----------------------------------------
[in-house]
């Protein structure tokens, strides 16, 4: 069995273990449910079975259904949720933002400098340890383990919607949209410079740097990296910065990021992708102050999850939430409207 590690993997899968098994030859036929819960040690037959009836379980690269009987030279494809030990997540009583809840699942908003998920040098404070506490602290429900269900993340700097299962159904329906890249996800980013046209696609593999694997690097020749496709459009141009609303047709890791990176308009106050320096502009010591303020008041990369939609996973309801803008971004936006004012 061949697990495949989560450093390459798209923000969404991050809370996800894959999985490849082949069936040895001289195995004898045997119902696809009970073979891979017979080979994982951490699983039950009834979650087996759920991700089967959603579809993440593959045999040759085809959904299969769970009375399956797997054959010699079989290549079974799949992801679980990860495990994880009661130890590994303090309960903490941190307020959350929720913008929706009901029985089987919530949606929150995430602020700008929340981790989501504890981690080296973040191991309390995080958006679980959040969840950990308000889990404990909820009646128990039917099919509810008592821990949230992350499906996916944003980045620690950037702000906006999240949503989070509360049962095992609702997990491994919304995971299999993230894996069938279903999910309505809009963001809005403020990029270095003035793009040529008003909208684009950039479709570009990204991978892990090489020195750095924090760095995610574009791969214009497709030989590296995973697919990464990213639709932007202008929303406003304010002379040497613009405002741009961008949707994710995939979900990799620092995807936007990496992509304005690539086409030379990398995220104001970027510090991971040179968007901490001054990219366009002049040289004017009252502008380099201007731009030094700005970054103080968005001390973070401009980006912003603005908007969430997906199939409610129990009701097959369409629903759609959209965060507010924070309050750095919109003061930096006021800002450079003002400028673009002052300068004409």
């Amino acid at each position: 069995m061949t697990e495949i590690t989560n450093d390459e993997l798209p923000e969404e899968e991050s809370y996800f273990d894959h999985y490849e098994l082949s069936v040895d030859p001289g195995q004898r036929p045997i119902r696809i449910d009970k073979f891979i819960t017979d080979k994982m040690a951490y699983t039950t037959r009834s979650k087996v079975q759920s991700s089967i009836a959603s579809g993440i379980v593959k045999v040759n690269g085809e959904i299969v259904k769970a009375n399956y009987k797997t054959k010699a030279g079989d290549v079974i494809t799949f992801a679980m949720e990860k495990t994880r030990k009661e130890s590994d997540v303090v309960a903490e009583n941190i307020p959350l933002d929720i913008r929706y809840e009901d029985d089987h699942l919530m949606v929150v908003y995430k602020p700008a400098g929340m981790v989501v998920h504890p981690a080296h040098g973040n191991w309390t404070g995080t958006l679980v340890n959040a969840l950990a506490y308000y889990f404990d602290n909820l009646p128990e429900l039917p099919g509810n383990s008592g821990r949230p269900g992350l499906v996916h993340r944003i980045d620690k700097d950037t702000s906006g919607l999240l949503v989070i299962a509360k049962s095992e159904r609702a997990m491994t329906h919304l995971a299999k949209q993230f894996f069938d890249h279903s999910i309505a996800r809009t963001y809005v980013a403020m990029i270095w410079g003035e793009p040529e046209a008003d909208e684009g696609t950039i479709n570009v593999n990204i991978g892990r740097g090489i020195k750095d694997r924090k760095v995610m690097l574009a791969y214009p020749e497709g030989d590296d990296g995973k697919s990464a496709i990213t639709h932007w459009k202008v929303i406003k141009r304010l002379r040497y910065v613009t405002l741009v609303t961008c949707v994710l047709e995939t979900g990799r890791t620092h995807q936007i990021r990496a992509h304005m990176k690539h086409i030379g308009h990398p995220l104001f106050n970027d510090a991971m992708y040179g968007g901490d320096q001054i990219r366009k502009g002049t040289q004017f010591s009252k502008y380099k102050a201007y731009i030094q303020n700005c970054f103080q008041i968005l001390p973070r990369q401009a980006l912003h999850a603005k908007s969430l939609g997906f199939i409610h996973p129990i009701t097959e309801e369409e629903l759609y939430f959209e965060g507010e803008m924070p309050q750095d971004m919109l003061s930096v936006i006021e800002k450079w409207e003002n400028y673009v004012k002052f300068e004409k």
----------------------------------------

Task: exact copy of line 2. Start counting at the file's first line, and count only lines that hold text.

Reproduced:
């Protein structure tokens, strides 16, 4: 069995273990449910079975259904949720933002400098340890383990919607949209410079740097990296910065990021992708102050999850939430409207 590690993997899968098994030859036929819960040690037959009836379980690269009987030279494809030990997540009583809840699942908003998920040098404070506490602290429900269900993340700097299962159904329906890249996800980013046209696609593999694997690097020749496709459009141009609303047709890791990176308009106050320096502009010591303020008041990369939609996973309801803008971004936006004012 061949697990495949989560450093390459798209923000969404991050809370996800894959999985490849082949069936040895001289195995004898045997119902696809009970073979891979017979080979994982951490699983039950009834979650087996759920991700089967959603579809993440593959045999040759085809959904299969769970009375399956797997054959010699079989290549079974799949992801679980990860495990994880009661130890590994303090309960903490941190307020959350929720913008929706009901029985089987919530949606929150995430602020700008929340981790989501504890981690080296973040191991309390995080958006679980959040969840950990308000889990404990909820009646128990039917099919509810008592821990949230992350499906996916944003980045620690950037702000906006999240949503989070509360049962095992609702997990491994919304995971299999993230894996069938279903999910309505809009963001809005403020990029270095003035793009040529008003909208684009950039479709570009990204991978892990090489020195750095924090760095995610574009791969214009497709030989590296995973697919990464990213639709932007202008929303406003304010002379040497613009405002741009961008949707994710995939979900990799620092995807936007990496992509304005690539086409030379990398995220104001970027510090991971040179968007901490001054990219366009002049040289004017009252502008380099201007731009030094700005970054103080968005001390973070401009980006912003603005908007969430997906199939409610129990009701097959369409629903759609959209965060507010924070309050750095919109003061930096006021800002450079003002400028673009002052300068004409």